Rosa Luxemburg was right.  A century after her death, the choice that confronts us still is “Socialism or Barbarism.”

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Richard E. Rubenstein is a member of the TRANSCEND Network for Peace Development Environment and a professor at the School for Conflict Analysis and Resolution, George Mason University in Arlington, Virginia.  His recent book, Resolving Structural Conflicts, was published by Routledge in 2017.

 

This article originally appeared on Transcend Media Service (TMS) on 25 Jun 2018.

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One Response to “Roseanne, Racism, and the Problem of False Dichotomies”

  1. Gary Corseri says:

    Professor Rubenstein’s article moves us in the right direction!

    Oops!… I didn’t mean “Right”-right. I mean Correct-right!

    One must be so careful with words these days! (Always a good idea, but especially now in this querulous age of half-truths, hidden meanings and innuendos.)

    I appreciate the professor’s red-pen approach–having been an editor and teacher/professor myself. One of the best things to teach from one’s academic seat of power or from the editor’s desk is the need for cogency, coherence and clarity.

    I do think the good professor is moving in the correct direction, but perhaps he might move even further.

    For example, from the first sentence, I’m aggrieved. I don’t think I’m living in “Trumpland.” Dr. Rubenstein is already poisoning the wells. In fact, in the words of the old song: “Don’t fence me in!” I live on planet earth in a country called the United States of America. That country and this planet have numerous deep-seated problems having to do with the human genome, and we have been trying to disentangle the noxious strands of xenophobia and cupidity for millennia.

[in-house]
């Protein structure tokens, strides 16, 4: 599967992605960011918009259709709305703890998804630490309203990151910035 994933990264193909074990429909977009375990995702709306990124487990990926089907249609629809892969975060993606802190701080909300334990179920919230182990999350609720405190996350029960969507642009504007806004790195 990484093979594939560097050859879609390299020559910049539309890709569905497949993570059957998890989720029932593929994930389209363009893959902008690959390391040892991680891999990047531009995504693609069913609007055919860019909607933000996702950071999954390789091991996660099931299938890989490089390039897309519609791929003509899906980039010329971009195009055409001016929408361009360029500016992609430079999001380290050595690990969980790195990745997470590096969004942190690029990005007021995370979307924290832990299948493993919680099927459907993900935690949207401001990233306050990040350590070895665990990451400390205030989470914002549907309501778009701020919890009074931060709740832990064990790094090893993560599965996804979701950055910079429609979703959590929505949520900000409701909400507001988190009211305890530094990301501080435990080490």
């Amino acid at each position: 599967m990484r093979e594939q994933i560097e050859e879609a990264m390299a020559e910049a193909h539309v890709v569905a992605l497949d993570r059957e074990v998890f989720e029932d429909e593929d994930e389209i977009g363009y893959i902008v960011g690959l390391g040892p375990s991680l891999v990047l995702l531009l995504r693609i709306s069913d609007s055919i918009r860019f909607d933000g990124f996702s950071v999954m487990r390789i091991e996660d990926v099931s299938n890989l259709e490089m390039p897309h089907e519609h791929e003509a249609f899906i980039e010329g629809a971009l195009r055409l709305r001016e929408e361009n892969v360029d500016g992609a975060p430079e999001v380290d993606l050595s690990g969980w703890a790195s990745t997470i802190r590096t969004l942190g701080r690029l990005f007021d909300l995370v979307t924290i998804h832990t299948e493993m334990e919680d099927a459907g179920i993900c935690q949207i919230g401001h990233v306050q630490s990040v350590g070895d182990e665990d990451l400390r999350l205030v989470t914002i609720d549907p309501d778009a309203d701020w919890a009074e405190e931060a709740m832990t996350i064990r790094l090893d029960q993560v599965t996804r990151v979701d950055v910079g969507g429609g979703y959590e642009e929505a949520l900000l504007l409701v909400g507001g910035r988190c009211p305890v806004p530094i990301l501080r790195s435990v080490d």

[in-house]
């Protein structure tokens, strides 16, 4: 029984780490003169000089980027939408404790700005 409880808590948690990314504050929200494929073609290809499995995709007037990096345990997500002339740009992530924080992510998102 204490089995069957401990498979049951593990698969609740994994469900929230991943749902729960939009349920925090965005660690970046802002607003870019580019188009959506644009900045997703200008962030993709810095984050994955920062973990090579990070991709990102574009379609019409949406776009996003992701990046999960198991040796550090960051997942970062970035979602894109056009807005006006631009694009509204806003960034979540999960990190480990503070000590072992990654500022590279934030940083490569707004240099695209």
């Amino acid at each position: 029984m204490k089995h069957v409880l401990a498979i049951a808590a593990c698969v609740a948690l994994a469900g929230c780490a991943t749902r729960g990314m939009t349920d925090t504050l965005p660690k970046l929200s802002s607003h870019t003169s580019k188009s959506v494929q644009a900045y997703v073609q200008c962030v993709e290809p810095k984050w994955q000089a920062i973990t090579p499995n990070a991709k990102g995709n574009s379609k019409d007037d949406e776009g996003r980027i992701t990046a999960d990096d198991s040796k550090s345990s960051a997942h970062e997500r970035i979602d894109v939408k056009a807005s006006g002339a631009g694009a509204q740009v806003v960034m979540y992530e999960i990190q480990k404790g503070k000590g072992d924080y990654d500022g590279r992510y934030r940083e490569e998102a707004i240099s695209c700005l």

Concerning Edward Burmila’s reductio ad absurdum here:

    “Roseanne is inseparable from this quest to find evidence that Trumpers are ultimately good, kindhearted people whose fears and economic insecurity are being exploited by a charlatan,”

    Dr. Rubenstein clearly notes a FALSE DICHOTOMY. “People are not either racists and authoritarians or the victims of exploitation and insults; the problem is that they are both.”

    Unfortunately, that, too, is a FALSE DICHOTOMY–inherent in the “either-or” and rather simplistic way we have come to frame our arguments. Suppose we begin with the assumption that “people” run the gamut–from the ignorant to the wise. We are compound, composite beings. People may be both, they may be neither; they may be both sometimes, neither sometimes–and a whole lot more….

    For me, the best part of Dr. Rubenstein’s essay was in the penultimate paragraph:

    ” Learned responses can be unlearned, to be sure – but only if we find ways to help fellow-sufferers identify the real causes of their suffering. Like the Roseanne show, Burmila’s approach stops way short of this goal. You can’t call out the racists and xenophobes without also calling out the capitalist elite.”

    That’s moving smartly! Let’s get beyond catcalling and caterwauling and start to deal with our human, global problems.

    To elevate our discussions, let’s polish our verbiage, fine-tune our discussions.